The Palestinian Hamas finds itself shouting alone for a massive armed uprising, raising only muted echoes in the Arab world and the Palestinian street in protest at the US president’s Jerusalem decision. Most adult Palestinians, when asked, admit they see no point in sending their sons in harm’s way. Yet Israel’s mainstream media astonishingly report with great bombast every Hamas threat as though a world power is threatening World War III.
The Hamas rulers of the Gaza Strip have it in their power to unleash a barrage of rockets against their Israeli neighbors that would be damaging and lethal enough to trigger a major confrontation with Israel’s Defense Forces. They have done this before, but not so far now. In the exchange of blows Friday night, Dec. 8, Hamas clearly pulled its punches, showing that its rhetoric was just that. Smaller factions were allowed to fire off a few short-range rockets of low accuracy in the direction of Beersheba, Ashkelon, Ashdod and Israeli locations next door to the Gaza Strip. Most exploded on open ground or fell short while still in Gazan air space; one exploded harmlessly on a Sderot street and one was intercepted by an Iron Dome battery. Two Hamas activists were killed in Israeli retaliatory air strikes against three Hamas military facilities in the Gaza Strip.
Hamas leaders understand that their leeway for extreme action is narrower than ever before. They are a lone voice, are woefully short of funds, have no real backers in the Arab world and their popularity in the wider Palestinian community is waning.
By the time the anti-US, anti-Israel Palestinian protests reached their third day, Saturday, the following picture was taking shape:
The Palestinian Authority chairman Mahmoud Abbas (Abu Mazen) decided against taking up Hamas’ call to arms when together they could have ignited a major conflagration. After all, President Donald Trump’s recognition of Jerusalem as Israel’s capital left in ruins the diplomatic campaign he led for years as his signature for unilateral recognition of Palestinian statehood.
In the phone conversation he held with Hamas leader Ismail Haniyeh on Wednesday, shortly after Trump announced his decision on Jerusalem, Abu Mazen briefly considered joining the Hamas call for an extreme response. He pulled back when he realized that Haniyeh’s plan was to use the Jerusalem crisis as his pretext for hanging onto rule in the Gaza Strip. This would have wrecked the “reconciliation” deal in which Egypt invested long months as broker, in the hope of unifying the two Palestinian factions and bringing the Gaza Strip under Palestinian Authority rule. When Abu Mazen saw Haniyeh’s game, he backed away. The anti-Trump rallies in West Bank towns Thursday and Friday were consequently modest, compared with so many convulsions in the past.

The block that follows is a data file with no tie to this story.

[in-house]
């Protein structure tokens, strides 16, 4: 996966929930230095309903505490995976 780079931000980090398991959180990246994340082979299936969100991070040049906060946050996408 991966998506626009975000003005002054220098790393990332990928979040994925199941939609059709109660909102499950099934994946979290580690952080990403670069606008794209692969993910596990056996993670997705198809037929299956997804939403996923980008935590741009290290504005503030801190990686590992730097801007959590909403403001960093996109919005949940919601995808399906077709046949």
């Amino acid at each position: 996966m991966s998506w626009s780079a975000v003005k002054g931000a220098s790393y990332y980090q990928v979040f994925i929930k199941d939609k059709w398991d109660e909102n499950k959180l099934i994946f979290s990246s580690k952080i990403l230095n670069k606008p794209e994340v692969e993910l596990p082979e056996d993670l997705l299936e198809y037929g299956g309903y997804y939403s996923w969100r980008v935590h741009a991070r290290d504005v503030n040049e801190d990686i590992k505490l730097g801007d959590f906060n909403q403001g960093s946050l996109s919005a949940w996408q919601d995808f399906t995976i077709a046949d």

Iran too pulled back from putting in its oar for inflaming Palestinian ire, because it has bigger fish to fry – even through Hizballah’s leader Hassan Nasrallah pushed hard for Tehran to instruct Hamas and the Islamic Jihad in the Gaza Strip to escalate the anti-Trump protest. Tehran’s attention is fixed on the turning-point in the Yemen civil war at Saudi Arabia’s back door, generated by the Revolutionary Guards success, in conjunction with Hizballah, to assassinate former president Ali Abdullah Saleh, after he switched sides from the Houthi insurgents to the Saudi-led coalition fighting them. The Houthis were then directed to wipe out the opposition by executing hundreds of officers and commanders loyal to Saleh.
The Palestinians are also small beer in the calculations of most members of the Arab League. Arab foreign ministers convened in Cairo Saturday, Dec. 9, for an “emergency session on Jerusalem.” But it was summoned by the Palestinian Authority and one other Arab leader, Jordan’s King Abdullah, who has fallen out with most of his colleagues, badly enough for Riyadh and Abu Dhabi, for instance, to cut of financial assistance to Amman.
Abu Mazen found Saudi Arabia and other senior Arab League members otherwise engaged. Crown Prince Muhammed Bin Salman was busy replacing Adel Al-Jubeir as foreign minister with his brother, Prince Khaled bin Salman, and Egyptian President Abdel-Fatteh El-Sisi showed no interest in the session. Abbas quickly saw which way the wind was blowing in the Palestinians Arab hinterland.
In New York too, the emergency UN Secretary Council session on Jerusalem, after hearing the PA’s complaint against President Trump, ended with a joint expression of “disappointment” by the ambassadors of France, Germany, Italy, Sweden and the UK. “We disagree with the US decision to recognize Jerusalem as the capital of Israel,” they said. “The status of Jerusalem must be determined through negotiations between Israelis and Palestinians leading to a final status agreement.” After that, the “disappointed” powers returned home.
All the same, it would be premature to completely rule out a major escalation being sparked by some unforeseen event. For instance, a cell of Tanzim, the armed wing of Abbas’ Fatah party, may decide to join Hamas, the Iranian-backed Jihad Islami and the extremist Popular Front – all of them with a long record of terrorism – for a spectacular terrorist attack on an Israeli or American target. For the time being, there is no sign of this building up. The ordinary Palestinian man in the street has a job to go to on Sunday and appears to have settled on a moderate demonstration of protest for Trump’s Jerusalem strategy.